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Wisconsin’s Controversial Budget Bill Makes Deep Cuts

By Tim Gebhart
Epoch Times Staff
Created: July 7, 2011 Last Updated: July 7, 2011
Related articles: United States » Midwest
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OPPOSITION: Members of Code Pink (L-R) Medea Benjamin, Liz Hourican, and Tighe Barry, protest as Wisconsin Gov. Scott Walker (C) attends the House Oversight and Government Reform Committee April 14 on Capitol Hill in Washington, D.C.  (Alex Wong/Getty Images)

OPPOSITION: Members of Code Pink (L-R) Medea Benjamin, Liz Hourican, and Tighe Barry, protest as Wisconsin Gov. Scott Walker (C) attends the House Oversight and Government Reform Committee April 14 on Capitol Hill in Washington, D.C. (Alex Wong/Getty Images)

MADISON, Wis.—Gov. Scott Walker’s biennial budget bill went into effect July 1 at the beginning of the new fiscal year. Walker has called on the state to make drastic cuts. The budget would reduce government spending by $4.2 billion.

Walker stated, “Our budget reduces the structural deficit by 90 percent. In fact, it is lower than the last eight budgets presented by Democrats and Republicans alike.”

On March 1 Walker addressed the assembly and said, ”This is a reform budget.” The budget aims at reducing the $3.6 billion deficit the state has incurred.

Cuts in Education

Among the cuts, the budget reduces $834 million in school funding over the next two years. Anne Murphy Lom, department administrator at University of Wisconsin-Madison (UW) said, “Cuts will be made across the board, schools, and teachers, major cuts to schools.”

The higher education system will see a reduction of over $250 million in the budget to University of Wisconsin System institutions and University of Wisconsin-Madison.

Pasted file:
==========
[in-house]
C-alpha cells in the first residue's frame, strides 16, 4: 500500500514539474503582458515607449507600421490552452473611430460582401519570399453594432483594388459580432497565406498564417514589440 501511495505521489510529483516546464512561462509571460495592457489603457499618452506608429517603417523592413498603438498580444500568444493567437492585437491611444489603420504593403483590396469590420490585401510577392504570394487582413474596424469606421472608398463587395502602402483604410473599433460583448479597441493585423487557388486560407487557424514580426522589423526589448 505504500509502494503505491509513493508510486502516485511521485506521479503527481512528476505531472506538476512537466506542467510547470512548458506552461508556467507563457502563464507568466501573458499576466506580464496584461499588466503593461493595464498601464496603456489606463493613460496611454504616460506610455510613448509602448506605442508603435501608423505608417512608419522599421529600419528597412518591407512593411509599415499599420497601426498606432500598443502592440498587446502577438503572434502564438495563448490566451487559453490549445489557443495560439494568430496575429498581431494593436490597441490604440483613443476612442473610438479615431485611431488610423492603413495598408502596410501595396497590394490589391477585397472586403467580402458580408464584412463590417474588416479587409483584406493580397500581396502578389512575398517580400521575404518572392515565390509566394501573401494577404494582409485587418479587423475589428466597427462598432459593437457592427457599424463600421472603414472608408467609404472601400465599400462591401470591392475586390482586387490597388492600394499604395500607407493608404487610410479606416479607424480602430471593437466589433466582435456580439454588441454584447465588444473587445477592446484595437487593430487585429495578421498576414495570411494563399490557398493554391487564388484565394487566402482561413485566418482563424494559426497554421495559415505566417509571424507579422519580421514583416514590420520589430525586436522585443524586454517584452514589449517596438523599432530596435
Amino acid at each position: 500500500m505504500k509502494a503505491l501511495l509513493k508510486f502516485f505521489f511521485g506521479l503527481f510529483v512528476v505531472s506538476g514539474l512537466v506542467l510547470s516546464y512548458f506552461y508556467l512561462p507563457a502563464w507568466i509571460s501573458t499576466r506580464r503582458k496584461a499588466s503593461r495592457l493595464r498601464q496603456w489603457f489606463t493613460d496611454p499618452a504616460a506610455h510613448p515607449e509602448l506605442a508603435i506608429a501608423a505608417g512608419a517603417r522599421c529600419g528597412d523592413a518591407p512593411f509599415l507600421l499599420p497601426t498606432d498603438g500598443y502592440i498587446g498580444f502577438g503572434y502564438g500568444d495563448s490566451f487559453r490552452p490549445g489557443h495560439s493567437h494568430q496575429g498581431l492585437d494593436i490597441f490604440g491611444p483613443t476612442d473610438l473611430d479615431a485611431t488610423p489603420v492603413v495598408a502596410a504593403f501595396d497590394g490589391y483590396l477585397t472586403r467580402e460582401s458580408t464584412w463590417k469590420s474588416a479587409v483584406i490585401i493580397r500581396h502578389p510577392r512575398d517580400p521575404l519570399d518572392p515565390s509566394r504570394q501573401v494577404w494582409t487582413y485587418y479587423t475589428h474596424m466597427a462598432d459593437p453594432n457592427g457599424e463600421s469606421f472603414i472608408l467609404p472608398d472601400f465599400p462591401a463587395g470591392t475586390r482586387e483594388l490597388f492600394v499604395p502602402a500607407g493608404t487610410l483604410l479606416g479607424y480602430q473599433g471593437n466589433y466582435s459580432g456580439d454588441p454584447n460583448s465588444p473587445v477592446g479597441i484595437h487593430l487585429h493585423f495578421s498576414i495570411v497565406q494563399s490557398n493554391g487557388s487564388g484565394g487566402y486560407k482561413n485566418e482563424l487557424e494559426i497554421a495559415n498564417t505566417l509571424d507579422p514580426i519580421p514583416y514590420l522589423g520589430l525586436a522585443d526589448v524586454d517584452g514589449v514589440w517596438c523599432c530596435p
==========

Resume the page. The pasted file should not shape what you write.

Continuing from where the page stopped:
“Overall savings for schools across the state will outweigh reductions, ultimately allowing schools to put more money in the classroom,” Walker noted in his budget address.

Republican Rep. Jim Steineke, who represents Kaukauna, has an optimistic view of the budget bill. Under the collective bargaining agreements in the past, the teachers union gave only one option for health coverage.

After Walker’s repeal of collective bargaining rights, Steineke said the school district could now save money on health insurance by shopping around. “With these changes, the schools could go out for bids.” Steineke said Kaukauna is saving substantial amounts of money on insurance.

The Kaukauna School District expects to have smaller class sizes due to teachers working longer hours in schools after the repeal of the collective bargaining rights. He said that teachers previously only had to be in school for 37.5 hours per week.

Reductions for Public Services

Funding for local recycling was cut by 40 percent. Walker proposed lifting the mandate on state recycling programs. The Legislature turned down the effort. Clean Wisconsin stated, “Communities are making cuts to their services, or charging fees to make up for the lost revenue.”

More waste will enter privatized landfills, relieving the state of the bill.

Family Planning centers under the new budget bill will see drastic cuts in funding. BadgerCare, the state funded family planning program will lose most of its funding. The cuts may end BadgerCare altogether.

Public institutions across the board are adjusting to the new budget. Walker sternly pushed his bill forward, despite record numbers of protesters who continue to appeal at the Capitol.

Walker gave a statement, saying, “I believe that after our budget repair bill passes, tempers will cool, and we will find a way to continue to work together to help grow our economy.”

The budget bill was released in full on the Wisconsin State government website.




   

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